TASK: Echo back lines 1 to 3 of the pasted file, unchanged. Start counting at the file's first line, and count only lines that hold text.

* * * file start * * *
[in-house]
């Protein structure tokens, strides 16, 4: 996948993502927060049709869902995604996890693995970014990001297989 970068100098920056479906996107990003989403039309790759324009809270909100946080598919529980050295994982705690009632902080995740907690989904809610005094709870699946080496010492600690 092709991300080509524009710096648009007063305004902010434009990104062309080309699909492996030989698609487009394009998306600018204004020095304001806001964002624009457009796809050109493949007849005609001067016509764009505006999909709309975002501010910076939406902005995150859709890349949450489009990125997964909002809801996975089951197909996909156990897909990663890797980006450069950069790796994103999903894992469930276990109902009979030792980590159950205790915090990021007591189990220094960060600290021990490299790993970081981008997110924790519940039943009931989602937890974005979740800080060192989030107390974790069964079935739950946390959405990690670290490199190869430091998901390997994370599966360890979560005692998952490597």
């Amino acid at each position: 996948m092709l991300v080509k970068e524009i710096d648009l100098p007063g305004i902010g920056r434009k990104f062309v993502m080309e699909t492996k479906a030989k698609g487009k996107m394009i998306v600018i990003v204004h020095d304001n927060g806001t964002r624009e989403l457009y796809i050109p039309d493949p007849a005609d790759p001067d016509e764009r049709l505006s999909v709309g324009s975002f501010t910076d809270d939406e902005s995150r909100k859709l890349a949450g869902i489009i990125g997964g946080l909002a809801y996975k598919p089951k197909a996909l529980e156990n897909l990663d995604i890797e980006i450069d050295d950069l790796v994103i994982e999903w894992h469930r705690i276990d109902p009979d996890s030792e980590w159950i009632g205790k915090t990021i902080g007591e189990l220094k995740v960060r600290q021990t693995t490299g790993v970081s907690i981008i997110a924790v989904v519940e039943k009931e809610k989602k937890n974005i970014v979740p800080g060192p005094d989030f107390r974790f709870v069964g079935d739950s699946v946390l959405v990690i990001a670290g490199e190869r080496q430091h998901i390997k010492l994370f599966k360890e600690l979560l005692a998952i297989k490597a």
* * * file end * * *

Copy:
[in-house]
């Protein structure tokens, strides 16, 4: 996948993502927060049709869902995604996890693995970014990001297989 970068100098920056479906996107990003989403039309790759324009809270909100946080598919529980050295994982705690009632902080995740907690989904809610005094709870699946080496010492600690 092709991300080509524009710096648009007063305004902010434009990104062309080309699909492996030989698609487009394009998306600018204004020095304001806001964002624009457009796809050109493949007849005609001067016509764009505006999909709309975002501010910076939406902005995150859709890349949450489009990125997964909002809801996975089951197909996909156990897909990663890797980006450069950069790796994103999903894992469930276990109902009979030792980590159950205790915090990021007591189990220094960060600290021990490299790993970081981008997110924790519940039943009931989602937890974005979740800080060192989030107390974790069964079935739950946390959405990690670290490199190869430091998901390997994370599966360890979560005692998952490597």
């Amino acid at each position: 996948m092709l991300v080509k970068e524009i710096d648009l100098p007063g305004i902010g920056r434009k990104f062309v993502m080309e699909t492996k479906a030989k698609g487009k996107m394009i998306v600018i990003v204004h020095d304001n927060g806001t964002r624009e989403l457009y796809i050109p039309d493949p007849a005609d790759p001067d016509e764009r049709l505006s999909v709309g324009s975002f501010t910076d809270d939406e902005s995150r909100k859709l890349a949450g869902i489009i990125g997964g946080l909002a809801y996975k598919p089951k197909a996909l529980e156990n897909l990663d995604i890797e980006i450069d050295d950069l790796v994103i994982e999903w894992h469930r705690i276990d109902p009979d996890s030792e980590w159950i009632g205790k915090t990021i902080g007591e189990l220094k995740v960060r600290q021990t693995t490299g790993v970081s907690i981008i997110a924790v989904v519940e039943k009931e809610k989602k937890n974005i970014v979740p800080g060192p005094d989030f107390r974790f709870v069964g079935d739950s699946v946390l959405v990690i990001a670290g490199e190869r080496q430091h998901i390997k010492l994370f599966k360890e600690l979560l005692a998952i297989k490597a």